Catching Up Is Hard to Do: Undergraduate Prestige, Elite Graduate Programs, and the Earnings Premium
Vanderbilt University - Law School; Institute for the Study of Labor (IZA); Vanderbilt University - Owen Graduate School of Management; Vanderbilt University - College of Arts and Science - Department of Economics
July 28, 2014
Vanderbilt Law and Economics Research Paper No. 14-23
Income disparities arise not only from differences in the level of education but also from differences in status associated with an individual’s degree-granting college or university. While higher ability among those who graduate from elite undergraduate institutions may account for much of the earnings premium associated with elite education, ability should be largely equalized among those who graduate from similarly selective graduate programs. Few graduates of nonselective institutions earn post-baccalaureate degrees from elite institutions, and even when they do, undergraduate institutional prestige continues to influence earnings overall and among those with law, medical, graduate business and doctoral degrees.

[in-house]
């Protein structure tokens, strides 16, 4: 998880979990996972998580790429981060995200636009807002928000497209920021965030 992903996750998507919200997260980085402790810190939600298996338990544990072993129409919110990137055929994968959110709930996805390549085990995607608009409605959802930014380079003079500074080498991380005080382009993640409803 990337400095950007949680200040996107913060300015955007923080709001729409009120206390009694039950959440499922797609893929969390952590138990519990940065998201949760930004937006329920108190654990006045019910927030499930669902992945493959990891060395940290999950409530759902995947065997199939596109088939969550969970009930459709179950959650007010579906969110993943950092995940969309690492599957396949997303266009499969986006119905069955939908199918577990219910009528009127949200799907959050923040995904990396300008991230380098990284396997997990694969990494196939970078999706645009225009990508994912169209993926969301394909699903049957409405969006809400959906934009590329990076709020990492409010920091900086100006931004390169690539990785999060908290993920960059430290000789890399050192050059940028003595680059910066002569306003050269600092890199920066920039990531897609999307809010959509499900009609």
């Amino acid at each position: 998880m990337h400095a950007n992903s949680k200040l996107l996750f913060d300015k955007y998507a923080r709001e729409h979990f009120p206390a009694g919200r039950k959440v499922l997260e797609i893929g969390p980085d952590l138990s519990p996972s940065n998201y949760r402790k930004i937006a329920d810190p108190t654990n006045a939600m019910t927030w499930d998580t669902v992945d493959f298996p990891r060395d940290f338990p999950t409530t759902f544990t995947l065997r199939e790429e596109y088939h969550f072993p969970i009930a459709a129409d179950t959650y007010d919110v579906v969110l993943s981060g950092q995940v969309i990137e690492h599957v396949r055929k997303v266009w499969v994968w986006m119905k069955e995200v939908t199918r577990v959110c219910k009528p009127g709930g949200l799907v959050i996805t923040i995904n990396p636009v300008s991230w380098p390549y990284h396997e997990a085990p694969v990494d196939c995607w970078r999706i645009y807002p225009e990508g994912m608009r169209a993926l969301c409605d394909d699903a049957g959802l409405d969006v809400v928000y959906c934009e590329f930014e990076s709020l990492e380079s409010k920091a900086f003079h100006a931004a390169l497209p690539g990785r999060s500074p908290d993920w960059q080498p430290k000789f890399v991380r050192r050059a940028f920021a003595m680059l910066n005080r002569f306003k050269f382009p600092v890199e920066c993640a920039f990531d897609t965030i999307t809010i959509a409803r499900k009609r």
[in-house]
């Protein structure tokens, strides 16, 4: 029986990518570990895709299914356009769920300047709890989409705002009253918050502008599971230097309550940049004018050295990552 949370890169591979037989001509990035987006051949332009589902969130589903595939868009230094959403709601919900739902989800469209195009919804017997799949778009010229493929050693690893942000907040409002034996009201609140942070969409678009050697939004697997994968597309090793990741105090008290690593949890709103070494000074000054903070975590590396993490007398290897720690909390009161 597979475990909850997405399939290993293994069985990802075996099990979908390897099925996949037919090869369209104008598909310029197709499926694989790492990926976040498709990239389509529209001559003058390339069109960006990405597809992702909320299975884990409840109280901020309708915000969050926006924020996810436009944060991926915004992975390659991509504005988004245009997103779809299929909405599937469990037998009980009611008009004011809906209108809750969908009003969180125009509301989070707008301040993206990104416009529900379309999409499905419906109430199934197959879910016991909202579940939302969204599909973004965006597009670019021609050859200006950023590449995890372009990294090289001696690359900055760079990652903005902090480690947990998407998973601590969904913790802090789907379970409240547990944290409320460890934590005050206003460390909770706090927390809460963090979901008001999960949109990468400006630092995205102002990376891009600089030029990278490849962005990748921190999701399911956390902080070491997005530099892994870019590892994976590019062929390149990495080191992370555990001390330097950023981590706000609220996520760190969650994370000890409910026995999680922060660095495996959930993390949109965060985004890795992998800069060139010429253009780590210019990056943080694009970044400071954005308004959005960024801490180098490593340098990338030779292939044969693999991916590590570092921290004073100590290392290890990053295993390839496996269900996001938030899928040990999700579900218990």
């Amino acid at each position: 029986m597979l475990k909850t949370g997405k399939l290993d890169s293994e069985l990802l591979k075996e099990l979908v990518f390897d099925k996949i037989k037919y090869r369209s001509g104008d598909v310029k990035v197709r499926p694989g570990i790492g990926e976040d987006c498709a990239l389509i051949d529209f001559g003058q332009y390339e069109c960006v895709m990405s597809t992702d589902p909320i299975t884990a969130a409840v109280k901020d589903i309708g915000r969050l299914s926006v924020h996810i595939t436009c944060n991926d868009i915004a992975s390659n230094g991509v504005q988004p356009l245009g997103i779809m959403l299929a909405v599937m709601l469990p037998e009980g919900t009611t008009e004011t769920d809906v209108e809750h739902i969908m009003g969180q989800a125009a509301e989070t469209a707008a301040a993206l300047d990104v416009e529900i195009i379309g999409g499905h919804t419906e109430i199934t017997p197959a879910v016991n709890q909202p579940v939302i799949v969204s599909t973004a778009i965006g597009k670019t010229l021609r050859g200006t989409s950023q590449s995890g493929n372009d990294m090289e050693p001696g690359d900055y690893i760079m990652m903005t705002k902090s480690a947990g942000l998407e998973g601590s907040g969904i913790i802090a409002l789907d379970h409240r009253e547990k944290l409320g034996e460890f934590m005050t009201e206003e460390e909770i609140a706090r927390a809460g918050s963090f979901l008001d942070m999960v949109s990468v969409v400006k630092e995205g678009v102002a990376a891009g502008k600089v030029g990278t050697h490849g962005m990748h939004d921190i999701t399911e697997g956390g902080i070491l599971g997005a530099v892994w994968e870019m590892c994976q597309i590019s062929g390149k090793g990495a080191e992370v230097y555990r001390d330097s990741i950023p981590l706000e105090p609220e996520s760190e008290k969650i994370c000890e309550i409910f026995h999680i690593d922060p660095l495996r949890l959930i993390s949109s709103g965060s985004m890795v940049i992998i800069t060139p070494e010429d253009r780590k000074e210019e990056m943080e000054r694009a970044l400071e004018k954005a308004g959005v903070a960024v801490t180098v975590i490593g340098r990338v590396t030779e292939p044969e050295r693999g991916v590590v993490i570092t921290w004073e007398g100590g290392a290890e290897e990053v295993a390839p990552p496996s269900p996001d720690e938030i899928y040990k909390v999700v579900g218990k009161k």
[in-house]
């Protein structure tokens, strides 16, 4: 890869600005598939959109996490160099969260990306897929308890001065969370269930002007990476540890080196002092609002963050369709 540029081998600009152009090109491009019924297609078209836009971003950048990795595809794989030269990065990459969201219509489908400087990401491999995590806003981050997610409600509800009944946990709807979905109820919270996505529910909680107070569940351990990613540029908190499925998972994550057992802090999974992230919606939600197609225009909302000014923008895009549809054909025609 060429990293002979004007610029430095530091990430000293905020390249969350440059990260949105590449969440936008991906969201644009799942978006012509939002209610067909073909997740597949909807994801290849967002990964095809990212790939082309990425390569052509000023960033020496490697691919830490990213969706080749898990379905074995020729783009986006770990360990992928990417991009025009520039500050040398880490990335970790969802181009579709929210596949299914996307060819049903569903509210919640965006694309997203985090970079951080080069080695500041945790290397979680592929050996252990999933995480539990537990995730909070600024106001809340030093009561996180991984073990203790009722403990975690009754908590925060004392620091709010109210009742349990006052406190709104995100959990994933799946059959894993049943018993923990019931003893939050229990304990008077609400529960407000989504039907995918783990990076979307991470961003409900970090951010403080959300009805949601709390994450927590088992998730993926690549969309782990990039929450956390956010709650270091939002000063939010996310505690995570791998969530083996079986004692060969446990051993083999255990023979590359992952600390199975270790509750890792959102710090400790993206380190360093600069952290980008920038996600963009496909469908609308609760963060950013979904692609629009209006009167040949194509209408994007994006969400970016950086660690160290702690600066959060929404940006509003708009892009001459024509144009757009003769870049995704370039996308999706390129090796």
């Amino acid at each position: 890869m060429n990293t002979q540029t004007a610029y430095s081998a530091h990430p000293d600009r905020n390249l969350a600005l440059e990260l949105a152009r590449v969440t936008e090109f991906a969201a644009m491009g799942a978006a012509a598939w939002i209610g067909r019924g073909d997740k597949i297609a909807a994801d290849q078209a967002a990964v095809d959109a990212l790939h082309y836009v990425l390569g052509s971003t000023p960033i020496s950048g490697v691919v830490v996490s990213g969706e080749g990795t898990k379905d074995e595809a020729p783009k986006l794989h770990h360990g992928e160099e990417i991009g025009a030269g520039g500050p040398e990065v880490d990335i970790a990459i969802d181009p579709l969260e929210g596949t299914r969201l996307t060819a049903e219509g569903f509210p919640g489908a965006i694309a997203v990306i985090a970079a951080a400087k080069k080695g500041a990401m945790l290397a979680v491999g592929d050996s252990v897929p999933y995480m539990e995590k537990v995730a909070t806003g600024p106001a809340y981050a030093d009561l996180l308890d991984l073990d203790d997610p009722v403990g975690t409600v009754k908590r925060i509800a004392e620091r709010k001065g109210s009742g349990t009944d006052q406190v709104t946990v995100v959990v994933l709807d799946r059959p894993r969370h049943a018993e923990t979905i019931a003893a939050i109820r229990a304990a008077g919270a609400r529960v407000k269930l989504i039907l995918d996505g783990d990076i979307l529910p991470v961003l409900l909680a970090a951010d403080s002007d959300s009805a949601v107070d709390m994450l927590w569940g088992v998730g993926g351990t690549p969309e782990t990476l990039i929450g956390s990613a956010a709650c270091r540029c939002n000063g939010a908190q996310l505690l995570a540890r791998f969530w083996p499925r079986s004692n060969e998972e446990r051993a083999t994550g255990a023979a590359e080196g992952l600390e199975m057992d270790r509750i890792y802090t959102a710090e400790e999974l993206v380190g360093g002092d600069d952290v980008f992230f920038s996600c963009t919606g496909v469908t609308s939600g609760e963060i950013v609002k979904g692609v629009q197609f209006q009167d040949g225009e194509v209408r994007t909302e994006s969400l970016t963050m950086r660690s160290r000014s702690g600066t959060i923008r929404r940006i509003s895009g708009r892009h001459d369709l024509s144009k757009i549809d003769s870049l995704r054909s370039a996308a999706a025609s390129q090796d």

Number of Pages in PDF File: 49
Keywords: Education, Inequality, Graduate degrees, Professional labor markets, Earnings premium, Elite education
JEL Classification: I240, J240, J310, J440
Date posted: July 30, 2014 ; Last revised: October 15, 2014
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